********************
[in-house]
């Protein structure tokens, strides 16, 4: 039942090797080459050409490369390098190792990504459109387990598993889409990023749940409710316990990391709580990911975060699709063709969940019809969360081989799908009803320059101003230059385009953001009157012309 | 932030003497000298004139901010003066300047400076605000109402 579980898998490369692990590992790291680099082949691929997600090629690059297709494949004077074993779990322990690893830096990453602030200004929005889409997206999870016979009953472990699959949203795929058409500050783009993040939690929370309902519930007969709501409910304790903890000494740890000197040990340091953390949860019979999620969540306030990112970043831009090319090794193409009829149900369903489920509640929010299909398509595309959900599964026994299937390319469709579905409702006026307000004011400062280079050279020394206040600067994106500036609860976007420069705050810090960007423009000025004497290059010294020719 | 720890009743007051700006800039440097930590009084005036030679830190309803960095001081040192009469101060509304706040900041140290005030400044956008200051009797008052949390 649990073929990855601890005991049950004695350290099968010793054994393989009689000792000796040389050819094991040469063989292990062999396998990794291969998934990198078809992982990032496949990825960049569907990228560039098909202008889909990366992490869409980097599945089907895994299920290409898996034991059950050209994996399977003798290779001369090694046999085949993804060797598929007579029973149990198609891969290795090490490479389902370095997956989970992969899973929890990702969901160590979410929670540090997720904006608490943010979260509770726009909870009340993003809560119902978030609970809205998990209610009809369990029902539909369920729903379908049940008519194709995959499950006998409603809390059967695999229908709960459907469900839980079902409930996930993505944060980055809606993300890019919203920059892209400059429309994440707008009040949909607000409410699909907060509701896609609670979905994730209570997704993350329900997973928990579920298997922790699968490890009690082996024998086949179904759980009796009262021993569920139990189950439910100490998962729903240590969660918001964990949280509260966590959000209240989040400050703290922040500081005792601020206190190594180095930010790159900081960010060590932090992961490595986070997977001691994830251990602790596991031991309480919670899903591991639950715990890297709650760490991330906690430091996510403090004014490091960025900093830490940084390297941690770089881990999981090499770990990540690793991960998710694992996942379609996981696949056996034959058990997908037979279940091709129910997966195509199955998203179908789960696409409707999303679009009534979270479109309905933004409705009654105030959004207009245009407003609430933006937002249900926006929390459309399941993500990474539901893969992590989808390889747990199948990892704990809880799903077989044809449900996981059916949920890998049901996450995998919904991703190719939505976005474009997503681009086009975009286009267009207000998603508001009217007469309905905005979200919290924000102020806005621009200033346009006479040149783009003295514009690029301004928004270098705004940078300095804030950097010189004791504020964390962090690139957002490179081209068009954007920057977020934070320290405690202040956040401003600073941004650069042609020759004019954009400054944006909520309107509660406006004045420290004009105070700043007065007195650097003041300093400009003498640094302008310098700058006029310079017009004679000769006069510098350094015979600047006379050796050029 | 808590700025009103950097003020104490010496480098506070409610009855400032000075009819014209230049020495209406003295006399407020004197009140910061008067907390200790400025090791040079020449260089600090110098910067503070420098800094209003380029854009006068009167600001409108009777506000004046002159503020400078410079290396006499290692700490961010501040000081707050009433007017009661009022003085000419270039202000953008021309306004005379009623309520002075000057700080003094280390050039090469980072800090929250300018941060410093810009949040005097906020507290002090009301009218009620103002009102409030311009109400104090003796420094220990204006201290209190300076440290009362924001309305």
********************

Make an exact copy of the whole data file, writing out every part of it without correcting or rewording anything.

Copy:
[in-house]
């Protein structure tokens, strides 16, 4: 039942090797080459050409490369390098190792990504459109387990598993889409990023749940409710316990990391709580990911975060699709063709969940019809969360081989799908009803320059101003230059385009953001009157012309 | 932030003497000298004139901010003066300047400076605000109402 579980898998490369692990590992790291680099082949691929997600090629690059297709494949004077074993779990322990690893830096990453602030200004929005889409997206999870016979009953472990699959949203795929058409500050783009993040939690929370309902519930007969709501409910304790903890000494740890000197040990340091953390949860019979999620969540306030990112970043831009090319090794193409009829149900369903489920509640929010299909398509595309959900599964026994299937390319469709579905409702006026307000004011400062280079050279020394206040600067994106500036609860976007420069705050810090960007423009000025004497290059010294020719 | 720890009743007051700006800039440097930590009084005036030679830190309803960095001081040192009469101060509304706040900041140290005030400044956008200051009797008052949390 649990073929990855601890005991049950004695350290099968010793054994393989009689000792000796040389050819094991040469063989292990062999396998990794291969998934990198078809992982990032496949990825960049569907990228560039098909202008889909990366992490869409980097599945089907895994299920290409898996034991059950050209994996399977003798290779001369090694046999085949993804060797598929007579029973149990198609891969290795090490490479389902370095997956989970992969899973929890990702969901160590979410929670540090997720904006608490943010979260509770726009909870009340993003809560119902978030609970809205998990209610009809369990029902539909369920729903379908049940008519194709995959499950006998409603809390059967695999229908709960459907469900839980079902409930996930993505944060980055809606993300890019919203920059892209400059429309994440707008009040949909607000409410699909907060509701896609609670979905994730209570997704993350329900997973928990579920298997922790699968490890009690082996024998086949179904759980009796009262021993569920139990189950439910100490998962729903240590969660918001964990949280509260966590959000209240989040400050703290922040500081005792601020206190190594180095930010790159900081960010060590932090992961490595986070997977001691994830251990602790596991031991309480919670899903591991639950715990890297709650760490991330906690430091996510403090004014490091960025900093830490940084390297941690770089881990999981090499770990990540690793991960998710694992996942379609996981696949056996034959058990997908037979279940091709129910997966195509199955998203179908789960696409409707999303679009009534979270479109309905933004409705009654105030959004207009245009407003609430933006937002249900926006929390459309399941993500990474539901893969992590989808390889747990199948990892704990809880799903077989044809449900996981059916949920890998049901996450995998919904991703190719939505976005474009997503681009086009975009286009267009207000998603508001009217007469309905905005979200919290924000102020806005621009200033346009006479040149783009003295514009690029301004928004270098705004940078300095804030950097010189004791504020964390962090690139957002490179081209068009954007920057977020934070320290405690202040956040401003600073941004650069042609020759004019954009400054944006909520309107509660406006004045420290004009105070700043007065007195650097003041300093400009003498640094302008310098700058006029310079017009004679000769006069510098350094015979600047006379050796050029 | 808590700025009103950097003020104490010496480098506070409610009855400032000075009819014209230049020495209406003295006399407020004197009140910061008067907390200790400025090791040079020449260089600090110098910067503070420098800094209003380029854009006068009167600001409108009777506000004046002159503020400078410079290396006499290692700490961010501040000081707050009433007017009661009022003085000419270039202000953008021309306004005379009623309520002075000057700080003094280390050039090469980072800090929250300018941060410093810009949040005097906020507290002090009301009218009620103002009102409030311009109400104090003796420094220990204006201290209190300076440290009362924001309305």